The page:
I wasn't planning on playing Star Trek Online. While I've been a Star Trek fan since the original series, I've read all the previews over the past months and knew this wouldn't be the kind of Star Trek I had in mind. Plus, I hate to fly. Or at least I did in every attempt I've made in other games including SWG.
It was out of sheer boredom that I accepted a closed beta invite and began the long download. My husband even remarked, "Why are you bothering with that? You know you're not going to like it." I just shrugged. Maybe at least the ground missions might be somewhat fun.
I've gotten so spoiled with quest markers in more recent games, that sometimes I wasn't sure where to go in the tutorial. But nothing that a bit of exploration couldn't resolve. Once out of the tutorial and onto the space station, it astounded me the number of players asking where to find certain npc's on the station. The station is not that big and is easy to navigate. Yeah, we've gotten spoiled with quest markers and have become lazy.
I picked up some missions here and out into space I went. And I had no idea what I was doing. And I blew up. A lot. I logged off frustrated as I expected but was determined to give it my best shot for the duration of closed beta. Taking a better look at all my ship options, it really wasn't all that confusing relative to other games and after a few changes to how I was handling fights, I was the victor more often than the victim. I was flying and actually having a bit of fun.
One of the aspects to the missions I enjoyed was auto grouping. If someone else just zoned into the same mission, you'd be automatically grouped with them (however, you can change this in options). Usually, there would be three or four of us and it made the missions more quick and efficient. On easy missions, generally nothing would be said. We'd go in, get the job done, zone out and disband. On some of the more challenging missions, we'd talk about trying things differently and have a good laugh when we'd get blown up. Fortunately, at this point there was no death penalty and you could just fly right back in to join the fight.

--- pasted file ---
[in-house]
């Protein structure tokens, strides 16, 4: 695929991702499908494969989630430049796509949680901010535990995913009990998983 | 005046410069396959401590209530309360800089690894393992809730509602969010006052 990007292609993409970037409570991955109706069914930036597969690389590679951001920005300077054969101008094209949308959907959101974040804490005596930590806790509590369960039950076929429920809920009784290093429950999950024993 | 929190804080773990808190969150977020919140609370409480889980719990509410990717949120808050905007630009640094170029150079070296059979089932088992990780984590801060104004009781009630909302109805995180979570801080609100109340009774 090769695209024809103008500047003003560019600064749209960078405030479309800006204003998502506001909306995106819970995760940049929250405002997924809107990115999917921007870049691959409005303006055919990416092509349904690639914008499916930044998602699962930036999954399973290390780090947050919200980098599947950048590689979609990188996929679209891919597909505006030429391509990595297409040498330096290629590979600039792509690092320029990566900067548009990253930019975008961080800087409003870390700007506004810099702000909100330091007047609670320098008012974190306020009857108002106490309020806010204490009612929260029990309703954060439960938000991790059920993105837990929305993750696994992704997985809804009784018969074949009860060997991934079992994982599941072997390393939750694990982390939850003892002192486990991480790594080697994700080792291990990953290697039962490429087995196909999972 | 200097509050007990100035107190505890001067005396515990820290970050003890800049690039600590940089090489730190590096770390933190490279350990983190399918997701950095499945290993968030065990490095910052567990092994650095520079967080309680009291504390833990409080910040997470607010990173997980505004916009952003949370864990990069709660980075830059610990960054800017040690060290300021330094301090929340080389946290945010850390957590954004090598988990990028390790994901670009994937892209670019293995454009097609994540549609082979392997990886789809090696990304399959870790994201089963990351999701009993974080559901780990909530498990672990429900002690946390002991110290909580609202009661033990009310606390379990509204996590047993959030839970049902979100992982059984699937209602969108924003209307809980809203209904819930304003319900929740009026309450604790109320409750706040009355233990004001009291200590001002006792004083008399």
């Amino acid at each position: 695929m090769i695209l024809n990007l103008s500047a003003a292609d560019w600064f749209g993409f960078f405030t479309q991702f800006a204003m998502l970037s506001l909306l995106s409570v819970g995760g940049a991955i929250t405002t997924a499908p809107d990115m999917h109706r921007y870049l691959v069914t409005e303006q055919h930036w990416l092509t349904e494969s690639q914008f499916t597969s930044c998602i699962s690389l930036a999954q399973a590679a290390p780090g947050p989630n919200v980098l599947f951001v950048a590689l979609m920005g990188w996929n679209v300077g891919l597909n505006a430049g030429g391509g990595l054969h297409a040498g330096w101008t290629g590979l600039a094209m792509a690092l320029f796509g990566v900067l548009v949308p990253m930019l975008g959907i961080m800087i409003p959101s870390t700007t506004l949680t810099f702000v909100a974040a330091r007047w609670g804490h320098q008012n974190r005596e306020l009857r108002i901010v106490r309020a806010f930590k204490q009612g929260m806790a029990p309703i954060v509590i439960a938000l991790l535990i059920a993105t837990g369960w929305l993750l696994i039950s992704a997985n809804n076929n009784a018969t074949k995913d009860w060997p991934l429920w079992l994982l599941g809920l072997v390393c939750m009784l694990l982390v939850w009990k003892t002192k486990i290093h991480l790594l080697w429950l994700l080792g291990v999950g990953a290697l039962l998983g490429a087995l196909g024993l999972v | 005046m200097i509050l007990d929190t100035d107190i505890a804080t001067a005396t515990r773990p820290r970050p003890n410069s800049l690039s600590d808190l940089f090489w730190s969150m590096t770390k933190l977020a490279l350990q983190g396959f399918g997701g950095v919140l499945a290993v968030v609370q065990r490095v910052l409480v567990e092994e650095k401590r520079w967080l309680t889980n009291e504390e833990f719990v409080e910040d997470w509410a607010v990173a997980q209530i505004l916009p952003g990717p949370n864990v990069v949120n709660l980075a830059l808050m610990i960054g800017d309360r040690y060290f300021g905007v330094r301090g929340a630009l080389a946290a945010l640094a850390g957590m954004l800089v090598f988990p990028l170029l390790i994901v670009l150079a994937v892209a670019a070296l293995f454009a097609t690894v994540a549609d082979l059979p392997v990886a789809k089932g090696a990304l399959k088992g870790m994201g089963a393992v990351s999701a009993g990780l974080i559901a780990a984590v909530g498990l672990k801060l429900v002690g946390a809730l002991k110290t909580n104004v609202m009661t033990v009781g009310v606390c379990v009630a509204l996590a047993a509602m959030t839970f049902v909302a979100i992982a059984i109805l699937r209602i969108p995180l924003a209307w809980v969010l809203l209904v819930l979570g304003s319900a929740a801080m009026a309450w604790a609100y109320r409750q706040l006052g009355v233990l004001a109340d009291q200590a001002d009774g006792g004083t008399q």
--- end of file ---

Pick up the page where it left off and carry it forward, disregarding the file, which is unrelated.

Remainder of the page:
Then I came across the larger scale missions. These reminded me of the public quests in Warhammer. There generally would be 15-20 players with a mission to kill several groups of enemies. After completion, the zone resets in 5 minutes so you can do them over and over. One of the final patches before open beta resulted in an increase in the difficulty of the smaller missions. They became almost impossible to complete solo and eventually everyone just seemed to stick with the large scale battles, as it was more efficient to level this way.
Ground missions weren't particularly exciting, but I hadn't been able to experience many of them since I just was not receiving many of them as quests. But oddly I was having enough fun in space that I wasn't missing it.
There's a lot of zoning. Everything is instanced. But the upside to this is that there is only one server and I like that. And as I said previously, you do need to do a bit of digging sometimes to find your way around. Sometimes a mission may take you to a certain cluster that's in a different system. You'll need to check the star chart to find the cluster, see what system it's in and determine what direction it is relative to your current point. It's nothing difficult, but just takes more time than what some players might be used to.
Unexpectedly, I did find myself having enough fun that I preordered. I know some players feel the missions are too repetitive and maybe my enjoyment will be short-lived. So we'll just have to see how long the fun lasts.